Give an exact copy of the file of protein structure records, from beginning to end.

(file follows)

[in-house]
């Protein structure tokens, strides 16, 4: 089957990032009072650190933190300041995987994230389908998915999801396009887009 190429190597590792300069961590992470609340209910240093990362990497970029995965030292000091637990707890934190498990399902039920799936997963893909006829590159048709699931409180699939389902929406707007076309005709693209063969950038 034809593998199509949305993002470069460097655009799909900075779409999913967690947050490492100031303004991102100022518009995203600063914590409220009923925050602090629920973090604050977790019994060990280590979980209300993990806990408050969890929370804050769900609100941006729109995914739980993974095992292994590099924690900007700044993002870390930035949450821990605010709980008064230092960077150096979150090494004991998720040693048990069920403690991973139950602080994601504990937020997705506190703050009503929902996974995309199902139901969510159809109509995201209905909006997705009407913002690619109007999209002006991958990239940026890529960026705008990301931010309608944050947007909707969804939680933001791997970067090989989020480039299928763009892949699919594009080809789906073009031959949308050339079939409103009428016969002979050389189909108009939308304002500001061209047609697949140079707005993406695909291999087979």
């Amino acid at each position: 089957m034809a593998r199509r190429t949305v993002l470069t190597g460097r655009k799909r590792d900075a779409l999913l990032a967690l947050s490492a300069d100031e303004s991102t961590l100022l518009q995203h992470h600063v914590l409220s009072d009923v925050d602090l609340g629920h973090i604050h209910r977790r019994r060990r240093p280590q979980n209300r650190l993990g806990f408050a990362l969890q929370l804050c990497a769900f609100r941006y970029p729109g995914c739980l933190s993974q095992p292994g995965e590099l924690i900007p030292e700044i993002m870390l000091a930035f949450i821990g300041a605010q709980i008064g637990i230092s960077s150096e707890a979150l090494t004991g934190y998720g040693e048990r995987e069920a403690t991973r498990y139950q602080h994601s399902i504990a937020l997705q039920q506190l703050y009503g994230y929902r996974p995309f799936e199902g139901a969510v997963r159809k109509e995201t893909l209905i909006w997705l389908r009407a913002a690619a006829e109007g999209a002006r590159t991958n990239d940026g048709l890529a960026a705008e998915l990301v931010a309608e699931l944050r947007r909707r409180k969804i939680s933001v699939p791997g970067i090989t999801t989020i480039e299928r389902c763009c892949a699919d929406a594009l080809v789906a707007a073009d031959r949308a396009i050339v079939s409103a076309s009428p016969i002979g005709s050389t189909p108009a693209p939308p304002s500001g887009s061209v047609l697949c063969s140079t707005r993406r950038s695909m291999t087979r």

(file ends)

[in-house]
């Protein structure tokens, strides 16, 4: 089957990032009072650190933190300041995987994230389908998915999801396009887009 190429190597590792300069961590992470609340209910240093990362990497970029995965030292000091637990707890934190498990399902039920799936997963893909006829590159048709699931409180699939389902929406707007076309005709693209063969950038 034809593998199509949305993002470069460097655009799909900075779409999913967690947050490492100031303004991102100022518009995203600063914590409220009923925050602090629920973090604050977790019994060990280590979980209300993990806990408050969890929370804050769900609100941006729109995914739980993974095992292994590099924690900007700044993002870390930035949450821990605010709980008064230092960077150096979150090494004991998720040693048990069920403690991973139950602080994601504990937020997705506190703050009503929902996974995309199902139901969510159809109509995201209905909006997705009407913002690619109007999209002006991958990239940026890529960026705008990301931010309608944050947007909707969804939680933001791997970067090989989020480039299928763009892949699919594009080809789906073009031959949308050339079939409103009428016969002979050389189909108009939308304002500001061209047609697949140079707005993406695909291999087979």
């Amino acid at each position: 089957m034809a593998r199509r190429t949305v993002l470069t190597g460097r655009k799909r590792d900075a779409l999913l990032a967690l947050s490492a300069d100031e303004s991102t961590l100022l518009q995203h992470h600063v914590l409220s009072d009923v925050d602090l609340g629920h973090i604050h209910r977790r019994r060990r240093p280590q979980n209300r650190l993990g806990f408050a990362l969890q929370l804050c990497a769900f609100r941006y970029p729109g995914c739980l933190s993974q095992p292994g995965e590099l924690i900007p030292e700044i993002m870390l000091a930035f949450i821990g300041a605010q709980i008064g637990i230092s960077s150096e707890a979150l090494t004991g934190y998720g040693e048990r995987e069920a403690t991973r498990y139950q602080h994601s399902i504990a937020l997705q039920q506190l703050y009503g994230y929902r996974p995309f799936e199902g139901a969510v997963r159809k109509e995201t893909l209905i909006w997705l389908r009407a913002a690619a006829e109007g999209a002006r590159t991958n990239d940026g048709l890529a960026a705008e998915l990301v931010a309608e699931l944050r947007r909707r409180k969804i939680s933001v699939p791997g970067i090989t999801t989020i480039e299928r389902c763009c892949a699919d929406a594009l080809v789906a707007a073009d031959r949308a396009i050339v079939s409103a076309s009428p016969i002979g005709s050389t189909p108009a693209p939308p304002s500001g887009s061209v047609l697949c063969s140079t707005r993406r950038s695909m291999t087979r």